Honestly. One of the most difficult aspects of being a parent, at least in my house, is coming up with consequences as creative as the trouble my children get themselves into.
Last Friday morning began as any other morning: a mad dash to get everyone dressed, fed and out the door in a timely fashion. I try to have all the beds made before I head downstairs for coffee (yes, I bribe myself with coffee to get the chores done more quickly; it works), so I went to make the kids’ beds (yes, I know, they should make their own beds – that post will have to wait; in the meantime, feel free to judge me as harshly as you’d like), and from behind the 9yo’s pillow I pulled…
My copy of “Twilight.” With her bookmark at page 46.*
I’ll pause to let you imagine the sound I made…
You see, we’d had this conversation about when she could read “Twilight” so many times, I’d lost count. She’d even asked on Thursday morning, the very DAY of the TRANSGRESSION, and my answer was the same as always: “Since Bella’s in high school, you can wait until you are in high school.” I realize this is a flimsy argument, and someday soon she will point out that I’m a hypocrite and have let her read many books with older characters – “Treasure Island,” “Harry Potter,” and “The Chronicles of Narnia” all come to mind. After I praise her for using the word hypocrite properly in a sentence, I will explain that I simply don’t think she is old enough to read these books yet. She will argue (as she already has) that “her entire class” has read “Twilight,” (well, I only know of one child). And I will simply respond that different families have different rules. The point remains…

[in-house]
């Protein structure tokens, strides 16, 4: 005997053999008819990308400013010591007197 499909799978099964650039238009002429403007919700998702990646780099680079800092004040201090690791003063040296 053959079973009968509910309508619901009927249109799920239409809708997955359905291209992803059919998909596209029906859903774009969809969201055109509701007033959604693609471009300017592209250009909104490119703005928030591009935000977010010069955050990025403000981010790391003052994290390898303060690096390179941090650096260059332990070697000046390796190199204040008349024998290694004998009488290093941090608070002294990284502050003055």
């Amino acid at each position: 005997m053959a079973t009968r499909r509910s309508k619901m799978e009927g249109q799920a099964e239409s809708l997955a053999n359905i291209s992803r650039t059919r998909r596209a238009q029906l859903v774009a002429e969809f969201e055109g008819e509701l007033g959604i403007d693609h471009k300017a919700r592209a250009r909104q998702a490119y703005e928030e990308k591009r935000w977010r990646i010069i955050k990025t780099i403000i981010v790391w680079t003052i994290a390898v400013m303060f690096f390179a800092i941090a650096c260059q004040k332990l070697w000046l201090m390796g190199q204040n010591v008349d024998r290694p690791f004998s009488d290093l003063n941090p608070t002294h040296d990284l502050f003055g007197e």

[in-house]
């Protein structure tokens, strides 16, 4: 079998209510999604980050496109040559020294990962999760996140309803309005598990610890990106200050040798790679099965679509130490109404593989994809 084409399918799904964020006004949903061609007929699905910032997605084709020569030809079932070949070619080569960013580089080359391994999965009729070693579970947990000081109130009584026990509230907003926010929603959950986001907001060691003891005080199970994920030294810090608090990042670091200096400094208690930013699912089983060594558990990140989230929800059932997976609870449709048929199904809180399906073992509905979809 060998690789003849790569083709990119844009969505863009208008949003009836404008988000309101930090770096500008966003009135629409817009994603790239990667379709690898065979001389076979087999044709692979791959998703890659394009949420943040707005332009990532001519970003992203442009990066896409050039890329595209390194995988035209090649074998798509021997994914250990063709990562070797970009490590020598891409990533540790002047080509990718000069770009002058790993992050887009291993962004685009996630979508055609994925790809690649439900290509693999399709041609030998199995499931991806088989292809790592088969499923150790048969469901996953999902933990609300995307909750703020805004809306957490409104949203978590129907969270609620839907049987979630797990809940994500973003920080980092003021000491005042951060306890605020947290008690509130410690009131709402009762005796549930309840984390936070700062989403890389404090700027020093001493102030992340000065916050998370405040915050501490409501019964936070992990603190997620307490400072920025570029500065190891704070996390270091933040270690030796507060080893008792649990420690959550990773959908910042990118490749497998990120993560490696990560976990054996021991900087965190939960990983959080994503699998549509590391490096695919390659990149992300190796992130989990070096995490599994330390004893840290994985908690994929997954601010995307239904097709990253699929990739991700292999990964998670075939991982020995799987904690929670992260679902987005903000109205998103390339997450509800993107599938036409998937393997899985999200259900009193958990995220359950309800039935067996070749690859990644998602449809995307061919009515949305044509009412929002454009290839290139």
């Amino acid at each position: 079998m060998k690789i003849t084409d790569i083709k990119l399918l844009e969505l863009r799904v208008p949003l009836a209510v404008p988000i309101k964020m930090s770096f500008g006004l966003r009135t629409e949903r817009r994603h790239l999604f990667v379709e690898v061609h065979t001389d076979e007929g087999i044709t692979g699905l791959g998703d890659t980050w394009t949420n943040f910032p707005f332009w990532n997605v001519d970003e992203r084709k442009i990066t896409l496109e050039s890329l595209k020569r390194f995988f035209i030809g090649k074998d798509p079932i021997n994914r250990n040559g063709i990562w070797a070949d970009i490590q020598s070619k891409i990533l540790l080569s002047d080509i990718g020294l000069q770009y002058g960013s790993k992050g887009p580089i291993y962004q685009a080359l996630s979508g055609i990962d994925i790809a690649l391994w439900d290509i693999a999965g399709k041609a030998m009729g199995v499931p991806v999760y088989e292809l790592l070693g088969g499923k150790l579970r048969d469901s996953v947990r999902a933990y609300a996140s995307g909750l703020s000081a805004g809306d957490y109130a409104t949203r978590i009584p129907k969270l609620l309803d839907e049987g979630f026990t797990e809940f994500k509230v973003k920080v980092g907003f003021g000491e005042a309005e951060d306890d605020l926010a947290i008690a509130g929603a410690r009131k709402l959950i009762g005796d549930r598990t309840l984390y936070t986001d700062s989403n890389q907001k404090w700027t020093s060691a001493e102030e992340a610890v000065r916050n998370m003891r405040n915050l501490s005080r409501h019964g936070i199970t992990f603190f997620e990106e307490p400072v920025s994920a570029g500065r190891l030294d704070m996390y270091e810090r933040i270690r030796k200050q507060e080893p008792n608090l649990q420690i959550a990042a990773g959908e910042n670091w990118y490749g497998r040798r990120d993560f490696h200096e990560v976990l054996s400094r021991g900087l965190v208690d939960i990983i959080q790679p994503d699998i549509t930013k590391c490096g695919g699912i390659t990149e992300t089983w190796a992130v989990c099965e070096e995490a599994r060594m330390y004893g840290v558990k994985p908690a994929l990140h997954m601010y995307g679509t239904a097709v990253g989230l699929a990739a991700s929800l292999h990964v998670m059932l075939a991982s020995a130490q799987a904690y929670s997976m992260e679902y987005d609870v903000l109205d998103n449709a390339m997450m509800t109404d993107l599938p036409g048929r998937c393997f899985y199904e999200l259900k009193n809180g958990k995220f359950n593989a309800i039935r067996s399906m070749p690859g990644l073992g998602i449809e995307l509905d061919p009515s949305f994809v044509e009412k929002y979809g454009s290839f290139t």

That it took me until 3pm to STOP FUMING and realize that the book itself was IRRELEVANT. I’d said she couldn’t, and she did anyway. It could’ve been anything: don’t eat that candy, don’t touch my iPad, don’t drink the glass of wine I left sitting on the dining room table so I could help your brother who is screaming his dang head off in frustration because the Lego pieces aren’t going together properly.
Life is full of temptations.
And they’ll eventually be more dangerous than reading a book I don’t think she’s ready to read.
Hence, the need for creative, natural consequences to help her learn to control her desire to eat candy, touch my iPad, drink my wine, read a book that’s not allowed, or generally do anything that she knows she shouldn’t do.
It took me the rest of the night to come up with a punishment to fit the crime. I thought briefly of treating her like the high schooler she wanted to be: give her a minimum of twenty chores day, ten times the amount of homework, no time for cartoons… But I realized the lesson that I wanted her to learn wasn’t To Not Want to be a Teenager… I didn’t even want her to learn To Not Want to Read “Twilight”; I don’t care if she reads it when she’s older. No, what I wanted her to learn was To Not Do What She Knows She Should Not Do – to not yield to temptation.